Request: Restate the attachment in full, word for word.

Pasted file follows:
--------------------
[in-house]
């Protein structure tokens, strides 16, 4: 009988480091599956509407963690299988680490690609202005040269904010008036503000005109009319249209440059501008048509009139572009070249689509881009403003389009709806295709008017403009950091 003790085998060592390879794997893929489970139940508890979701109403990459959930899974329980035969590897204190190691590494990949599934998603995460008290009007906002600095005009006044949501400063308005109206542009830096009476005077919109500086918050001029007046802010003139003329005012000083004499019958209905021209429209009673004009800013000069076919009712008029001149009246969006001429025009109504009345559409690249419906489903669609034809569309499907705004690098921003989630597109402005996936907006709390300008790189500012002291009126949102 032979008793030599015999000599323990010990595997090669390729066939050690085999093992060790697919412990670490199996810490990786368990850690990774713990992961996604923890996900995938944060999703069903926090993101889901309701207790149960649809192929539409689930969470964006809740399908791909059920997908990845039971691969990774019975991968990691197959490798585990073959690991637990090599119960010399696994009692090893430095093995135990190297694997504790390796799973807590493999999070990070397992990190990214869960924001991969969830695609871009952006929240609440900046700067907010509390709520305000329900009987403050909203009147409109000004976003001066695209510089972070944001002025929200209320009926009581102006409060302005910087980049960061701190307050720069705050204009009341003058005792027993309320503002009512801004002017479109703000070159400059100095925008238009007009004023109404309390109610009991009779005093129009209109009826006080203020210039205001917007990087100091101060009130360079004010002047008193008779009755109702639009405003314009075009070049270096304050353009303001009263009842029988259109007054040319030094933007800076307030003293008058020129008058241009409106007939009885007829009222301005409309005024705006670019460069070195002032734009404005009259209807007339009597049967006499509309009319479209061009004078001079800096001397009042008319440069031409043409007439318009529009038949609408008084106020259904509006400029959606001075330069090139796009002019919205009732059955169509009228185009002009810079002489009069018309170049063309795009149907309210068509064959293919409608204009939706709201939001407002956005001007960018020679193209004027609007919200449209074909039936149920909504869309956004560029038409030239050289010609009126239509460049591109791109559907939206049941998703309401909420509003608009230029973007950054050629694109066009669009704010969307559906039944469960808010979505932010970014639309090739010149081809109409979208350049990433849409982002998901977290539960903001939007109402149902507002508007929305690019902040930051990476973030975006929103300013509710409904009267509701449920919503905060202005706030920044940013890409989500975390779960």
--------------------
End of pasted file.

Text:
[in-house]
């Protein structure tokens, strides 16, 4: 009988480091599956509407963690299988680490690609202005040269904010008036503000005109009319249209440059501008048509009139572009070249689509881009403003389009709806295709008017403009950091 003790085998060592390879794997893929489970139940508890979701109403990459959930899974329980035969590897204190190691590494990949599934998603995460008290009007906002600095005009006044949501400063308005109206542009830096009476005077919109500086918050001029007046802010003139003329005012000083004499019958209905021209429209009673004009800013000069076919009712008029001149009246969006001429025009109504009345559409690249419906489903669609034809569309499907705004690098921003989630597109402005996936907006709390300008790189500012002291009126949102 032979008793030599015999000599323990010990595997090669390729066939050690085999093992060790697919412990670490199996810490990786368990850690990774713990992961996604923890996900995938944060999703069903926090993101889901309701207790149960649809192929539409689930969470964006809740399908791909059920997908990845039971691969990774019975991968990691197959490798585990073959690991637990090599119960010399696994009692090893430095093995135990190297694997504790390796799973807590493999999070990070397992990190990214869960924001991969969830695609871009952006929240609440900046700067907010509390709520305000329900009987403050909203009147409109000004976003001066695209510089972070944001002025929200209320009926009581102006409060302005910087980049960061701190307050720069705050204009009341003058005792027993309320503002009512801004002017479109703000070159400059100095925008238009007009004023109404309390109610009991009779005093129009209109009826006080203020210039205001917007990087100091101060009130360079004010002047008193008779009755109702639009405003314009075009070049270096304050353009303001009263009842029988259109007054040319030094933007800076307030003293008058020129008058241009409106007939009885007829009222301005409309005024705006670019460069070195002032734009404005009259209807007339009597049967006499509309009319479209061009004078001079800096001397009042008319440069031409043409007439318009529009038949609408008084106020259904509006400029959606001075330069090139796009002019919205009732059955169509009228185009002009810079002489009069018309170049063309795009149907309210068509064959293919409608204009939706709201939001407002956005001007960018020679193209004027609007919200449209074909039936149920909504869309956004560029038409030239050289010609009126239509460049591109791109559907939206049941998703309401909420509003608009230029973007950054050629694109066009669009704010969307559906039944469960808010979505932010970014639309090739010149081809109409979208350049990433849409982002998901977290539960903001939007109402149902507002508007929305690019902040930051990476973030975006929103300013509710409904009267509701449920919503905060202005706030920044940013890409989500975390779960």